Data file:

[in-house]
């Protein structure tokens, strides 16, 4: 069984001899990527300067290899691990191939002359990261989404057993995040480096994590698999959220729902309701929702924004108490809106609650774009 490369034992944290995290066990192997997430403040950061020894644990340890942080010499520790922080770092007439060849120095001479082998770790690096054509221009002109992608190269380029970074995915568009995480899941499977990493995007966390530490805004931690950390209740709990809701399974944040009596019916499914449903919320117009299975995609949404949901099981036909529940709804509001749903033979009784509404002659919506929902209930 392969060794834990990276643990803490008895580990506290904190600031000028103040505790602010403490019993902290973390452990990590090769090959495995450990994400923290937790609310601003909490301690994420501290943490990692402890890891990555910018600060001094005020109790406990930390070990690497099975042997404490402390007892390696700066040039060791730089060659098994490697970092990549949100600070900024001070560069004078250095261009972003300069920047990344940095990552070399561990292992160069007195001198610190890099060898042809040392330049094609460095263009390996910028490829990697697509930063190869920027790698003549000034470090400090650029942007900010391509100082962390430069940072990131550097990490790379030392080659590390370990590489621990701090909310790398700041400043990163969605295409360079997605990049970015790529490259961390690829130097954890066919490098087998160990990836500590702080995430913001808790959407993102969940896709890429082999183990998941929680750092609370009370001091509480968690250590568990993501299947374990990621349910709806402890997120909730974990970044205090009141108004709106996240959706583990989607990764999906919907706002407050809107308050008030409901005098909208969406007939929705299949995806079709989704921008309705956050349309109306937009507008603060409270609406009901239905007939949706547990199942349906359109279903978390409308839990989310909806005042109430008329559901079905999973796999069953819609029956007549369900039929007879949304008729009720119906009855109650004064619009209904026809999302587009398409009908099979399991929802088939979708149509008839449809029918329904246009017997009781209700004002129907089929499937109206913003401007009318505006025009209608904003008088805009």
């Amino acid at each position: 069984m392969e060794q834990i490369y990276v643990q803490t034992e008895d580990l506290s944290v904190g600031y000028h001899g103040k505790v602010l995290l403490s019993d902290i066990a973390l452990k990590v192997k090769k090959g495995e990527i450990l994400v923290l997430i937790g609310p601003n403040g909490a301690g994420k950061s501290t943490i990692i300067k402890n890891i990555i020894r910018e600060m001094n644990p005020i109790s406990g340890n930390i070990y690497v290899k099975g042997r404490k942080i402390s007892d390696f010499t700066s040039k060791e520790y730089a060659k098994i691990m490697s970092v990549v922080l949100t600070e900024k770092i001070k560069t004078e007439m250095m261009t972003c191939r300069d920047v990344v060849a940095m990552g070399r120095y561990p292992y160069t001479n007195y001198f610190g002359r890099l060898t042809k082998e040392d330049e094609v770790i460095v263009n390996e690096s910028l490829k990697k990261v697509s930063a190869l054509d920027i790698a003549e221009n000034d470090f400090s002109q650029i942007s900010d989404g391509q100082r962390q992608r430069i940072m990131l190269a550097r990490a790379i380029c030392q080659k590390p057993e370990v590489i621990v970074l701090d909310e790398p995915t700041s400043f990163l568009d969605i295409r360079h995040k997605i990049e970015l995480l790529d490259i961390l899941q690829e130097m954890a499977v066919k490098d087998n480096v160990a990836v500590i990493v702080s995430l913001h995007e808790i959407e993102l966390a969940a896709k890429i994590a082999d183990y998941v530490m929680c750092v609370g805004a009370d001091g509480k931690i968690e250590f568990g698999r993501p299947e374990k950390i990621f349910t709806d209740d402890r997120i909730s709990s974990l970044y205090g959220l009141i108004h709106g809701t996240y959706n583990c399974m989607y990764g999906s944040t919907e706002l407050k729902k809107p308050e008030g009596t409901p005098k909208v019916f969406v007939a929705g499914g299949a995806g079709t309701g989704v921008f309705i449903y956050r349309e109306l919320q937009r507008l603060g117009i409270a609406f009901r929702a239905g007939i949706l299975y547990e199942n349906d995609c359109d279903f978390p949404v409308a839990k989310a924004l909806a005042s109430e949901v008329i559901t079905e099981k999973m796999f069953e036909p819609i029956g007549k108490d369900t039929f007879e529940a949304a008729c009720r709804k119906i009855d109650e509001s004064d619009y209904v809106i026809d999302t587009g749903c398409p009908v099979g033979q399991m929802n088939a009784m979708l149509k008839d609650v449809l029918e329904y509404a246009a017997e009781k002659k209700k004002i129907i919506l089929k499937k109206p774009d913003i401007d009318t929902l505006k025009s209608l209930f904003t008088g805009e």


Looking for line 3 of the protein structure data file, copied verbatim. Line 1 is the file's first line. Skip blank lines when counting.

């Amino acid at each position: 069984m392969e060794q834990i490369y990276v643990q803490t034992e008895d580990l506290s944290v904190g600031y000028h001899g103040k505790v602010l995290l403490s019993d902290i066990a973390l452990k990590v192997k090769k090959g495995e990527i450990l994400v923290l997430i937790g609310p601003n403040g909490a301690g994420k950061s501290t943490i990692i300067k402890n890891i990555i020894r910018e600060m001094n644990p005020i109790s406990g340890n930390i070990y690497v290899k099975g042997r404490k942080i402390s007892d390696f010499t700066s040039k060791e520790y730089a060659k098994i691990m490697s970092v990549v922080l949100t600070e900024k770092i001070k560069t004078e007439m250095m261009t972003c191939r300069d920047v990344v060849a940095m990552g070399r120095y561990p292992y160069t001479n007195y001198f610190g002359r890099l060898t042809k082998e040392d330049e094609v770790i460095v263009n390996e690096s910028l490829k990697k990261v697509s930063a190869l054509d920027i790698a003549e221009n000034d470090f400090s002109q650029i942007s900010d989404g391509q100082r962390q992608r430069i940072m990131l190269a550097r990490a790379i380029c030392q080659k590390p057993e370990v590489i621990v970074l701090d909310e790398p995915t700041s400043f990163l568009d969605i295409r360079h995040k997605i990049e970015l995480l790529d490259i961390l899941q690829e130097m954890a499977v066919k490098d087998n480096v160990a990836v500590i990493v702080s995430l913001h995007e808790i959407e993102l966390a969940a896709k890429i994590a082999d183990y998941v530490m929680c750092v609370g805004a009370d001091g509480k931690i968690e250590f568990g698999r993501p299947e374990k950390i990621f349910t709806d209740d402890r997120i909730s709990s974990l970044y205090g959220l009141i108004h709106g809701t996240y959706n583990c399974m989607y990764g999906s944040t919907e706002l407050k729902k809107p308050e008030g009596t409901p005098k909208v019916f969406v007939a929705g499914g299949a995806g079709t309701g989704v921008f309705i449903y956050r349309e109306l919320q937009r507008l603060g117009i409270a609406f009901r929702a239905g007939i949706l299975y547990e199942n349906d995609c359109d279903f978390p949404v409308a839990k989310a924004l909806a005042s109430e949901v008329i559901t079905e099981k999973m796999f069953e036909p819609i029956g007549k108490d369900t039929f007879e529940a949304a008729c009720r709804k119906i009855d109650e509001s004064d619009y209904v809106i026809d999302t587009g749903c398409p009908v099979g033979q399991m929802n088939a009784m979708l149509k008839d609650v449809l029918e329904y509404a246009a017997e009781k002659k209700k004002i129907i919506l089929k499937k109206p774009d913003i401007d009318t929902l505006k025009s209608l209930f904003t008088g805009e």